Bus ride

The  girl with the blue hair

the color of the rhododendrons in my old Oregon

neighborhood gets off at the stop

right before the corner lot where the guy

parked his truck when he didn’t want to pay

for closer parking

The squat building that I barely noticed then

I now recognize as a windowed dumpster

filled with sagging poster ads and

haphazard haystacks of PVC pipes

skirted by concrete and asphalt 

the bed for parking spaces marked by phantom lines

price tags for opportunity

A slim steel box stands sentry near the street

to be fed by folded dollar bills crammed

into its multi-slotted mouth

I recall the guy’s chagrin and our 

skinflint’s hike down the scorched but shaded

sidewalks to the ballpark 

where even the cheap seats cost too much

My bus glides by here every day now and I

am thankful that I wasn’t worth the price

of tickets or convenient parking

My Great Experiment

“I learned this, at least, by my experiment: that if one advances confidently in the direction of his dreams, and endeavors to live the life which he has imagined, he will meet with a success unexpected in common hours.”  Henry David Thoreau

“Don’t be too timid and squeamish about your actions. All life is an experiment.”  – Ralph Waldo Emerson

Escape a false sense of community. Reconnect with my inner instincts and aspirations. Use my gifts. Stop wasting time. Make more time for face-to-face relationships and “old-fashioned” correspondence (think e-mail). These are some of the reasons which prompted me to give up Facebook for an indefinite amount of time (a year?).  Commence eye-rolling if you must. I know it might seem selfish. It might be an inconvenience for some. It might not make sense.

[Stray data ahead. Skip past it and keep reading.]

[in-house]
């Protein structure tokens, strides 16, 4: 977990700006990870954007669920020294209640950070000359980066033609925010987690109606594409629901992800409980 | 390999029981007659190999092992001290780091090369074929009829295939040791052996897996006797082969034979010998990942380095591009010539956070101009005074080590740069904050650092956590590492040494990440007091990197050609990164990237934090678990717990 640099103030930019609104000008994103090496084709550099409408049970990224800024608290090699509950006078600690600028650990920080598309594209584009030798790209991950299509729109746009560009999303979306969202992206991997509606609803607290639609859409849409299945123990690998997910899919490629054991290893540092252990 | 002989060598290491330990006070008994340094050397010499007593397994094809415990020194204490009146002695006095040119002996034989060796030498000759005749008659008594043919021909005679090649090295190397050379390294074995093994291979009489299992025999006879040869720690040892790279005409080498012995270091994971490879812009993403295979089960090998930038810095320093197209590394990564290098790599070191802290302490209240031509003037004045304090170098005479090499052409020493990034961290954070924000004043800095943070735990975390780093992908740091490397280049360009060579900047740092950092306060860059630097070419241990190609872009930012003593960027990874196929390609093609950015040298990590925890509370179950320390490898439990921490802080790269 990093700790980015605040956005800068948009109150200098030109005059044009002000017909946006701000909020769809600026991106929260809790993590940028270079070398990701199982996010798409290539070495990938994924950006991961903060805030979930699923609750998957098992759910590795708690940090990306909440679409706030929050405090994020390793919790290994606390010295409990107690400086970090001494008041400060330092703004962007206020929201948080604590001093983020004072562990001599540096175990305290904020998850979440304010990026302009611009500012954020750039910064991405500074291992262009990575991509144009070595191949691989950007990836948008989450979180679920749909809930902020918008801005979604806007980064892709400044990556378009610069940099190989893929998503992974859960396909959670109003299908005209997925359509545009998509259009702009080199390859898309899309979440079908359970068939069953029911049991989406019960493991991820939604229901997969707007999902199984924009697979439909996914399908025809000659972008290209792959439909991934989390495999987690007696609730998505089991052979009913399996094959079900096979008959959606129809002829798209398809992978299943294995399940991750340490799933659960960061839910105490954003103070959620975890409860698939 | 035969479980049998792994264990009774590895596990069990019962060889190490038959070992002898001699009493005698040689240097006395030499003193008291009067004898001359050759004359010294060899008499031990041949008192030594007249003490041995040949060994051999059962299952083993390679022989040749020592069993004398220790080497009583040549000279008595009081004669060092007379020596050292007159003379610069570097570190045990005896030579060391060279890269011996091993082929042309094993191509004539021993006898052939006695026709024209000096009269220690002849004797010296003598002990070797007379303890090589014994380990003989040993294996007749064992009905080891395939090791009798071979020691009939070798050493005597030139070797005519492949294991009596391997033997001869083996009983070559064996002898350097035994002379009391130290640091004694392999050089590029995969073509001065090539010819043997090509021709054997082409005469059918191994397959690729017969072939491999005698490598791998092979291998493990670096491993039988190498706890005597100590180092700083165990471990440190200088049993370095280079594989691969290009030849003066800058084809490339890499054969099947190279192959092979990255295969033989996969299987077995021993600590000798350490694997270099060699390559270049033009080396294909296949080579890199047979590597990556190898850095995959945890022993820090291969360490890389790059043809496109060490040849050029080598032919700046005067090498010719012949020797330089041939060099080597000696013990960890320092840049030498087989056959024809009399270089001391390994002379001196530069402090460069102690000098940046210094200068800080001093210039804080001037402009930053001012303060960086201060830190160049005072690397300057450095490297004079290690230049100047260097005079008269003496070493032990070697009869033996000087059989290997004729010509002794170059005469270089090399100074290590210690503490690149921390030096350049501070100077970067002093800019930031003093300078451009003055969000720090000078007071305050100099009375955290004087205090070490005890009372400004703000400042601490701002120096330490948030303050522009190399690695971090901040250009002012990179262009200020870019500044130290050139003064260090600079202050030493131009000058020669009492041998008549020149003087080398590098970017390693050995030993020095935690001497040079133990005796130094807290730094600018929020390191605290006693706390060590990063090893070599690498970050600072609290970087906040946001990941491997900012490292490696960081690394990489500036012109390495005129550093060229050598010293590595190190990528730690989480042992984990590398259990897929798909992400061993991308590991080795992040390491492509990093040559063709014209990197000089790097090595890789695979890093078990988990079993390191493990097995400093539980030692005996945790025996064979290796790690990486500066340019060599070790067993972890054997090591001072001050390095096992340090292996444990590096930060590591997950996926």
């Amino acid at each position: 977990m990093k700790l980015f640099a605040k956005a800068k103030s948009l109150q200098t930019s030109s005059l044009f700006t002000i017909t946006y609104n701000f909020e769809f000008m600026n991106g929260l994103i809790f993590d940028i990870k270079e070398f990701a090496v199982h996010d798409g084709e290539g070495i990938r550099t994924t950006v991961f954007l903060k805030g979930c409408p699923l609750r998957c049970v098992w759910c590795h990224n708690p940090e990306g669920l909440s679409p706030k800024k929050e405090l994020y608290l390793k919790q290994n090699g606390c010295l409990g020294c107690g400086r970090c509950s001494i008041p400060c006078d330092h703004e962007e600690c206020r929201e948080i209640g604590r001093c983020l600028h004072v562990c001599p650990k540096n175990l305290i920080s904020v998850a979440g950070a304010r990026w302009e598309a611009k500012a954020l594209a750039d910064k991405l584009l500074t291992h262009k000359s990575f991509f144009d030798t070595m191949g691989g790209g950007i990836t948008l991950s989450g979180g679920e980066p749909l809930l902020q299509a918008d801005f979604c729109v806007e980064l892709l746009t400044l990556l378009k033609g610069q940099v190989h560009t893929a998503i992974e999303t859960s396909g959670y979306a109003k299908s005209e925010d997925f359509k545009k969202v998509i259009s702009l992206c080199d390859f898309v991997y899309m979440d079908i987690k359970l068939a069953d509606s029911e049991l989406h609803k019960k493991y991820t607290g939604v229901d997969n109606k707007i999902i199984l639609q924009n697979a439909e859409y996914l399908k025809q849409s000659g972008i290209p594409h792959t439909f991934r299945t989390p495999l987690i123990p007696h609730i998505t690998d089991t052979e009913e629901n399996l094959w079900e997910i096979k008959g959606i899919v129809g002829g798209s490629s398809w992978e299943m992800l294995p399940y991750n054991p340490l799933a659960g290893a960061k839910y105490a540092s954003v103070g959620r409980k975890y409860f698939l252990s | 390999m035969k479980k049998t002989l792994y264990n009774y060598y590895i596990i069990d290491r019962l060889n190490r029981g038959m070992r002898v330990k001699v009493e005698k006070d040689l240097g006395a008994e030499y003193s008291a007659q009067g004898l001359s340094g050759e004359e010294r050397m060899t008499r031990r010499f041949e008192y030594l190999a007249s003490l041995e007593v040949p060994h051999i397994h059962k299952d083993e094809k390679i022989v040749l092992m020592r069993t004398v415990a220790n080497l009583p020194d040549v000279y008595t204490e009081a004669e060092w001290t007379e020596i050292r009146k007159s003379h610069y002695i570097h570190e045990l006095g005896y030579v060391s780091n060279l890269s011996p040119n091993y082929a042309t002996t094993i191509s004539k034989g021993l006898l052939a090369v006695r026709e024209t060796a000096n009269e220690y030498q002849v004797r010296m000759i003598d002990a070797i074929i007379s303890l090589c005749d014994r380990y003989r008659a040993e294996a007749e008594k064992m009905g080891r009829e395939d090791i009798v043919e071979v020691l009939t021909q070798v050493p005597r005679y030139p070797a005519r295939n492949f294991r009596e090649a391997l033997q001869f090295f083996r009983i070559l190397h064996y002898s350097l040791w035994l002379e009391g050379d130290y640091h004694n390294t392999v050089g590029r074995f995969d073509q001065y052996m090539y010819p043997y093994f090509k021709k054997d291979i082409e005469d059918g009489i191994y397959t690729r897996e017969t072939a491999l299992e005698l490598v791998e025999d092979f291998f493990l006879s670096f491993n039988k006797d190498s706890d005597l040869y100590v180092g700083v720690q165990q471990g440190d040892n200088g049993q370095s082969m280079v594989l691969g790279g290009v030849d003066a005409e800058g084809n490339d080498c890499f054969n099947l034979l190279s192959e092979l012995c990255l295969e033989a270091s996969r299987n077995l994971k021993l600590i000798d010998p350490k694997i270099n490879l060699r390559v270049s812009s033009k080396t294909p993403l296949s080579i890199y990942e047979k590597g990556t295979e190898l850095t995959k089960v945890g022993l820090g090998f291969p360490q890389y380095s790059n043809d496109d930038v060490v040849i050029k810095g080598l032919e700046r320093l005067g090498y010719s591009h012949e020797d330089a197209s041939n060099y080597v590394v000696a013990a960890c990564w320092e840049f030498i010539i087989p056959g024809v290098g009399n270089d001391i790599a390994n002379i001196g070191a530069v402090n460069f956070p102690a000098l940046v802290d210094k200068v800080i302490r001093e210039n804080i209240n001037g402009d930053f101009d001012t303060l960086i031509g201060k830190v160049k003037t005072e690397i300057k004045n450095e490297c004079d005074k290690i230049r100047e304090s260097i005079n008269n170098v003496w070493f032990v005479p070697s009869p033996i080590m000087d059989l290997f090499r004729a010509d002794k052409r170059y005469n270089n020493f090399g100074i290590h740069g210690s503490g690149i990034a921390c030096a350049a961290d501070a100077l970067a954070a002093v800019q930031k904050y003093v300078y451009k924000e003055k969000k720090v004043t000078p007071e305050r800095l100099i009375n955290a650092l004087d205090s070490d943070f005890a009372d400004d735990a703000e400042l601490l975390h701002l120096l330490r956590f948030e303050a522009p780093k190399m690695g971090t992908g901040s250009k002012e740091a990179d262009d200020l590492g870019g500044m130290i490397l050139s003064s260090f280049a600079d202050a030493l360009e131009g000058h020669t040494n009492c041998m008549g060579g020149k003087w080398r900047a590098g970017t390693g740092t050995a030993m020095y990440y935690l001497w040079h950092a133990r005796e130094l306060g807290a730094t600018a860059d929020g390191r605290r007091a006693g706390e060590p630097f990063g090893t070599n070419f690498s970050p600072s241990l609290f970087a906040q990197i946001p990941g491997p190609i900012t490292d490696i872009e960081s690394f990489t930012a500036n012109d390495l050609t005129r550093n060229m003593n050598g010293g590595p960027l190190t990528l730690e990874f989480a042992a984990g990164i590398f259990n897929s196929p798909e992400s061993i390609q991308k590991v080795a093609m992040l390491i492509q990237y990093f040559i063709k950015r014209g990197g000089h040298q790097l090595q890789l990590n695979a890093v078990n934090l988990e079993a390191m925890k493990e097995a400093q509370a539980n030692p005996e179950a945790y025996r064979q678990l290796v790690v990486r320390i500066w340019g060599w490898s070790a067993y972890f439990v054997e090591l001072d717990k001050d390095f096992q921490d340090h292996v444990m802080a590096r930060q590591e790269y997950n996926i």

I don’t know if my experiment will bring me the things I seek, but so far I have maintained my reading goals (see my new “Reading Log” page for what I’m currently reading), face-timed for two hours with a friend I hadn’t talked to in nearly 20 years, and written in my journal almost every day.  I have had lunch dates with friends and family members and appreciated the interaction in ways I had come to take for granted.

When I recently messaged another dear friend  and mentioned that I had spent my morning reading, writing and thinking about future blog topics, she celebrated the “fog clearing” for me. She has agonized with me through this past year’s turbulence.  She has shared my sorrow and bewilderment over how I lost any desire to read or write – two of the treasured mainstays of most of my life.  And with her perceptive observation of the “fog clearing” she has assured me that there is hope that my experiment might truly turn out to be great.